478. Memorandum for the Record0


  • Laos Planning

The President met today with Secretary Rusk, Secretary McNamara, Governor Harriman, General McKee, Messrs. McCone, Hilsman, William Bundy, Colby, and General Clay, Jr. at 11:30 a.m. in the Cabinet Room to discuss the Memorandum dated June 17, 1963 on Laos Planning.1

[Page 1031]

The President asked whether it was wise to strike North Vietnam before sending any U.S. troops in Laos. He asked how much damage air strikes could really do. General McKee said there were over 200 selected targets in North Vietnam, and a great deal of destruction could be wrought against them.

Governor Harriman explained that Phase 1 of the plan contained in the Memorandum of June 17, 1963 was ready for approval by the President at this time. Basically it provides for an increase in logistic support for Kong Le and Phoumi. Governor Harriman suggested that the President approve Phase 2 for planning purposes. He suggested that Phase 3 be given further study.

In the ensuing discussion it was brought out that Admiral Felt took a gloomy view of the situation in Laos. Although Mr. McCone felt the situation was not as bad as Admiral Felt described it, nevertheless he agreed it needed very close watching. Secretary McNamara observed that all the actions taken in Phase 1 would probably not cause the Communists to reconsider their activities; therefore it might be important to move into Phase 2 rather quickly.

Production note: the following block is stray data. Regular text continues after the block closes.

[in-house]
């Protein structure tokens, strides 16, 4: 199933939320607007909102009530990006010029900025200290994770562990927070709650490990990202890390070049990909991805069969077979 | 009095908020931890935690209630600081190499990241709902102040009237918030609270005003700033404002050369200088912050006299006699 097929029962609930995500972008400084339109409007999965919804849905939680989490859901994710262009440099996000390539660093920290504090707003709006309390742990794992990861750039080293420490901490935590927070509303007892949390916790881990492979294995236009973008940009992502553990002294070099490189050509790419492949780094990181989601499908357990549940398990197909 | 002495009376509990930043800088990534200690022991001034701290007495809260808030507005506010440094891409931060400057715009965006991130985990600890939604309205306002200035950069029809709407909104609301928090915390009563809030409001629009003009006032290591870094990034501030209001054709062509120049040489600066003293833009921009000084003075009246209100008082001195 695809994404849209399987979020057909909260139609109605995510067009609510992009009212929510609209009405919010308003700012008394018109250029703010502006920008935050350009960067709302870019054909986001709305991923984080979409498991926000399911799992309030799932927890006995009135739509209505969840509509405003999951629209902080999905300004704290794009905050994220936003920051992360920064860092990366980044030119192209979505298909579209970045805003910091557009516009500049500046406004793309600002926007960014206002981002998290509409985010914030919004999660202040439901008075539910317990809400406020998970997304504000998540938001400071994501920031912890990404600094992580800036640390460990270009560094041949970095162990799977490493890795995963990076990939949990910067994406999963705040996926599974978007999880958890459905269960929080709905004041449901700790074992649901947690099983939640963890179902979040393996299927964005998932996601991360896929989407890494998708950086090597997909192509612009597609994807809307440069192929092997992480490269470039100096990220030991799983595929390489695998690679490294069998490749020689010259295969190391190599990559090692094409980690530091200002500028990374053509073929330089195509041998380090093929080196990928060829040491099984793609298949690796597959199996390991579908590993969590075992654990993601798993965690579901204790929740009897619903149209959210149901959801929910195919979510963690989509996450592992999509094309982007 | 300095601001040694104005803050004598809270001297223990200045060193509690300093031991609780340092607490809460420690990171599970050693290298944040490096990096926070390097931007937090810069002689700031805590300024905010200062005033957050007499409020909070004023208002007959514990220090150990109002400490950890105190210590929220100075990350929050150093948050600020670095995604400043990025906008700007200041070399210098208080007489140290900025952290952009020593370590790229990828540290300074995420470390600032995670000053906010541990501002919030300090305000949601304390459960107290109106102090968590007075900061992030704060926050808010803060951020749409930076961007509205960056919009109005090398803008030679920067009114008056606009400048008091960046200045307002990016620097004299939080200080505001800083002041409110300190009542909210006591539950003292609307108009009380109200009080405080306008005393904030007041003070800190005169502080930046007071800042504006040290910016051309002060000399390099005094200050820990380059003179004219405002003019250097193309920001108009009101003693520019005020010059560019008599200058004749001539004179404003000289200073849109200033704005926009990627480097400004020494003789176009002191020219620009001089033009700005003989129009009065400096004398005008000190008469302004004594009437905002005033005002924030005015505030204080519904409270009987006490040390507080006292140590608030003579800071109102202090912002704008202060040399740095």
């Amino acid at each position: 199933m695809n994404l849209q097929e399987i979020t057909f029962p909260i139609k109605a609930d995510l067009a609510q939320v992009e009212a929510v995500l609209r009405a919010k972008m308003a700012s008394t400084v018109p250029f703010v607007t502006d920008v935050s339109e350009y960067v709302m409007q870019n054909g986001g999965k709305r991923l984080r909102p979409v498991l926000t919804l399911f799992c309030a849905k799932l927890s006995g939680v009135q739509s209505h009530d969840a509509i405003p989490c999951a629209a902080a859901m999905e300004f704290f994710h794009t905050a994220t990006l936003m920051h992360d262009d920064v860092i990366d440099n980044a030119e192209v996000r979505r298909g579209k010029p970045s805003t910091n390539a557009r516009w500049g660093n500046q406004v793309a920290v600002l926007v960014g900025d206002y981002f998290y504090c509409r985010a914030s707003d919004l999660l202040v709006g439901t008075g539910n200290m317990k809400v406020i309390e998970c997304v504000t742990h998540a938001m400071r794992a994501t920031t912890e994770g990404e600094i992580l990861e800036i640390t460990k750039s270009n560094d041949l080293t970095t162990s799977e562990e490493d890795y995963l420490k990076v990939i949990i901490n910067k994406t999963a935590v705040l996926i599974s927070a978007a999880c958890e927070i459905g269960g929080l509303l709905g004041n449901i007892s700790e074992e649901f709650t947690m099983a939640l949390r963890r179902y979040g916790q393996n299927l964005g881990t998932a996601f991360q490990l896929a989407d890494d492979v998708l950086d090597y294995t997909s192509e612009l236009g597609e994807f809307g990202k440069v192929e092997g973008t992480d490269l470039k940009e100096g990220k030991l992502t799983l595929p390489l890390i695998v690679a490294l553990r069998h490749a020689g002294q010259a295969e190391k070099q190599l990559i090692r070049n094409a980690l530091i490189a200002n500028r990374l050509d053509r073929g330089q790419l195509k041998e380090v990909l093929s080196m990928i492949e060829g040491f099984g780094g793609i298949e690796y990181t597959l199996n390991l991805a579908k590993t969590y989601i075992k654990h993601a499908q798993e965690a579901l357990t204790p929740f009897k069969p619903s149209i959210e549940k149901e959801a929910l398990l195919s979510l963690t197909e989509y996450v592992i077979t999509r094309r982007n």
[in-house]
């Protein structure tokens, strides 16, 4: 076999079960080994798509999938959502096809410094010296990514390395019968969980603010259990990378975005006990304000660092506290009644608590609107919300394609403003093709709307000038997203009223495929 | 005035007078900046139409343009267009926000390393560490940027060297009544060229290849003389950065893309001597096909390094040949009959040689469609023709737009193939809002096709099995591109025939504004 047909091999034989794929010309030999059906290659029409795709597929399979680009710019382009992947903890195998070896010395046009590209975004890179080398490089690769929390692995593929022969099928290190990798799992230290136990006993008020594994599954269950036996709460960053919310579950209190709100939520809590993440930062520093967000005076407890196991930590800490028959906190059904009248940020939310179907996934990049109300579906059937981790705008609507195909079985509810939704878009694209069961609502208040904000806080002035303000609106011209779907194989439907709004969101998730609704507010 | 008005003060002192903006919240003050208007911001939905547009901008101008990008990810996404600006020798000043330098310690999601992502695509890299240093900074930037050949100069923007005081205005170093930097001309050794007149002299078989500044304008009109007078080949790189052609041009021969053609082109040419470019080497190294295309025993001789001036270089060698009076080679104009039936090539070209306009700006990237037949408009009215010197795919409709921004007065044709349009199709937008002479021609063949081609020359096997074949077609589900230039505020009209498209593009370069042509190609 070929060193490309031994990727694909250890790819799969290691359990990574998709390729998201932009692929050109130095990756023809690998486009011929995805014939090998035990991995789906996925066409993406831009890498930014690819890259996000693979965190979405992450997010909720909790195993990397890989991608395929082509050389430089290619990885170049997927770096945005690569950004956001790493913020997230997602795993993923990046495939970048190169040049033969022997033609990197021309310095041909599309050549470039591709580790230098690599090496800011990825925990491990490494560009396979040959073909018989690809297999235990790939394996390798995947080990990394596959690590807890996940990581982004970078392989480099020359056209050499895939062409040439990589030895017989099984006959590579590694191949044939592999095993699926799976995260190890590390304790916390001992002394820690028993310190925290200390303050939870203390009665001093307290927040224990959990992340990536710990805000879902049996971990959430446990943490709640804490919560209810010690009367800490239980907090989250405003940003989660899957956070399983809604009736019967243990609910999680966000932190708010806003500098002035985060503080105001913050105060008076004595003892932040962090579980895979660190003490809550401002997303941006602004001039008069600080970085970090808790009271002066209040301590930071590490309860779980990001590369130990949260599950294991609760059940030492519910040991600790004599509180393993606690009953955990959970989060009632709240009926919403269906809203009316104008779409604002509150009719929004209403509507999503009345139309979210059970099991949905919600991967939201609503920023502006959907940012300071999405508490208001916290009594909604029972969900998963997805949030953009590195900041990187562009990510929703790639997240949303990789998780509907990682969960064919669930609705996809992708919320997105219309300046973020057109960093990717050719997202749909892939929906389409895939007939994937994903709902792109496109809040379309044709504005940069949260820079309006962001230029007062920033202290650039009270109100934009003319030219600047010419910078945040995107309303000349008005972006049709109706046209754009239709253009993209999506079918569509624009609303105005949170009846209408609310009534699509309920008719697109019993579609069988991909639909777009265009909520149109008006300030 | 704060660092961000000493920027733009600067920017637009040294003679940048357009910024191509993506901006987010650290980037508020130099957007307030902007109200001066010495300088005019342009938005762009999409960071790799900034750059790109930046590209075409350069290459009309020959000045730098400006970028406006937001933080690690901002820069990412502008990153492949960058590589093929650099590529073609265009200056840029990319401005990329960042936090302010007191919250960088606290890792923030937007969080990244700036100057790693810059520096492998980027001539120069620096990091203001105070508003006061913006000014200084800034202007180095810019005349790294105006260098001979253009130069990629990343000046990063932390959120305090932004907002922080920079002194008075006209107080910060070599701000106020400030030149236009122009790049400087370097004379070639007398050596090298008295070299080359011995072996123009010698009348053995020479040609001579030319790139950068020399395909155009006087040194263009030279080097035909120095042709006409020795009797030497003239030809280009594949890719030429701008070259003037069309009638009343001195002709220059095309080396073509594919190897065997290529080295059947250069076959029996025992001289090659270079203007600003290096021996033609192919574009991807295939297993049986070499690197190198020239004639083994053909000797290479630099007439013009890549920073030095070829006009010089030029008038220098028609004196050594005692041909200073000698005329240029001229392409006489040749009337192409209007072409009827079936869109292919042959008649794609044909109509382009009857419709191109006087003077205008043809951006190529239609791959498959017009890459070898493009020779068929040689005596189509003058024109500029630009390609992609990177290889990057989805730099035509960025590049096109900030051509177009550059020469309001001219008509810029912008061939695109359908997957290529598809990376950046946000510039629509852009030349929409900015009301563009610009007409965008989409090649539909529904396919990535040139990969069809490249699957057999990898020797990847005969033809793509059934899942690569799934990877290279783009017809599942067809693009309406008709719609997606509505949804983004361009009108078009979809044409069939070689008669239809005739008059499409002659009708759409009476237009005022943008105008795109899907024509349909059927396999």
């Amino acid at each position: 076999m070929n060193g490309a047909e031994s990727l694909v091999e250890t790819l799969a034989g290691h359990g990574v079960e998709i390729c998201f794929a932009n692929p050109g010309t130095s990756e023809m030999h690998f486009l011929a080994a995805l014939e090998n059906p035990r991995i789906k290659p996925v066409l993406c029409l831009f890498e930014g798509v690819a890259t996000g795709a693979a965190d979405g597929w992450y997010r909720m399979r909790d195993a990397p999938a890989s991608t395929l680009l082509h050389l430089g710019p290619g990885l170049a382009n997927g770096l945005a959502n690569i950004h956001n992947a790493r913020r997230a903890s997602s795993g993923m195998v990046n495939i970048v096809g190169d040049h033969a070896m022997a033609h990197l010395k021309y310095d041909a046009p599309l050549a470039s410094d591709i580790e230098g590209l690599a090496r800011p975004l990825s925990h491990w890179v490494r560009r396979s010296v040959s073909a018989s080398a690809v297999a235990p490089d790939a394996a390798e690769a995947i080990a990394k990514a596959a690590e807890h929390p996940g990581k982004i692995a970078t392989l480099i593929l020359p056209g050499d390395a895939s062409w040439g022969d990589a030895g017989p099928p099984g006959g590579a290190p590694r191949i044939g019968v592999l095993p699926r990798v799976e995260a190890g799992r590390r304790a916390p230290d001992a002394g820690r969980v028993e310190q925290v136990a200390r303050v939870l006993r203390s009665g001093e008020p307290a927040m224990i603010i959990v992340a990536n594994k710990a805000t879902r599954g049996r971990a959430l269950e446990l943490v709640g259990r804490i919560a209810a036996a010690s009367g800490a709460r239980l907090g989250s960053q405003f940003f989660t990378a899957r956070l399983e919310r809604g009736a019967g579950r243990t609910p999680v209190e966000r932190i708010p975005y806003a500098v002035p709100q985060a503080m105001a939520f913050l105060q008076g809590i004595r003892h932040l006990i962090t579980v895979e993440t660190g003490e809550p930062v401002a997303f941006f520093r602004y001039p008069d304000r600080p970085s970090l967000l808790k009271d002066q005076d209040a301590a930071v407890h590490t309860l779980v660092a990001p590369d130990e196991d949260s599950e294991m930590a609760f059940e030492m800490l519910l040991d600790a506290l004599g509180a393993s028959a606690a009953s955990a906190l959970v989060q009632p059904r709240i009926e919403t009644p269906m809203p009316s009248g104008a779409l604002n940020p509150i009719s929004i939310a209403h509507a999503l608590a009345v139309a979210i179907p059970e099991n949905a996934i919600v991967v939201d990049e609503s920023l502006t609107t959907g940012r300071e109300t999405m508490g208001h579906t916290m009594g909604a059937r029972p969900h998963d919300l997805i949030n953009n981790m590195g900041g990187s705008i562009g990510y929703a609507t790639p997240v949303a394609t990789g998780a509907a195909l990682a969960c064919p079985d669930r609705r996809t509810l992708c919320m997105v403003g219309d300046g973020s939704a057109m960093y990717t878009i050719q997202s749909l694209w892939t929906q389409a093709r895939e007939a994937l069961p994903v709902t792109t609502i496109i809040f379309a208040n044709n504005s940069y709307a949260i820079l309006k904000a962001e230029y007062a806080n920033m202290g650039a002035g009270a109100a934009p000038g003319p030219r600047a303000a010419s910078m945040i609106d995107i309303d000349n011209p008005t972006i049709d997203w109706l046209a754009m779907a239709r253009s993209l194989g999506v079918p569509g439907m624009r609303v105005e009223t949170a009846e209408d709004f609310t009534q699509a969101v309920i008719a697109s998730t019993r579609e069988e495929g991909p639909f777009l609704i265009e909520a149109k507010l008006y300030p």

The President approved Phase 1 for action2 and approved Phase 2 for planning purposes, but did not wish any of the steps in Phase 2 to be put into execution without his further approval. Phase 3 needed further study, and the President again raised the question whether it would not be wiser to put a limited number of U.S. troops in Mekong River towns before moving into Phase 3.

The President further directed the Department of State to consult with the French and British before embarking upon the program outlined in the Memorandum. Specifically, he suggested that we review with the French and British the situation in Laos and ask them for their opinions on what should be done. After having received their observations, we should inform them of what we intend to do.3

The President also recognized that we would have to approach Marshal Sarit on several points in Phases 1 and 2; but he suggested that the entire 3-phase program not be divulged to Sarit, but rather that we get his point-by-point agreement as the steps requiring his consent are taken.

MV Forrestal
  1. Source: Kennedy Library, National Security Files, Meetings and Memoranda Series, Meeting with the President. Top Secret. According to Kennedy’s appointment book, this meeting began at 11 and lasted until 11:55 a.m. and was attended by McGeorge Bundy, but not by Clay, Colby, and William Bundy. (Ibid., President’s Appointment Book) Rusk’s appointment book confirms the 11 a.m. time. (Johnson Library, Rusk Appointment Books, 1963) For another account of this meeting, see Document 479.
  2. See attachment A to Document 477.
  3. This decision was transmitted to Vientiane in telegram 1219, June 22. (Department of State, Central Files, POL 27 Laos)
  4. The decisions by the President outlined in this and the previous paragraph became the basis for NSAM No. 249, June 25, sent by Carl Kaysen to the Secretaries of State and Defense, the Director of CIA, and the Chairman of the JCS. (Kennedy Library, National Security Files, Meetings and Memoranda Series, NSAM 249) NSAM No. 249 is printed in United States-Vietnam Relations, 1945–1967, Book 12, p. 525.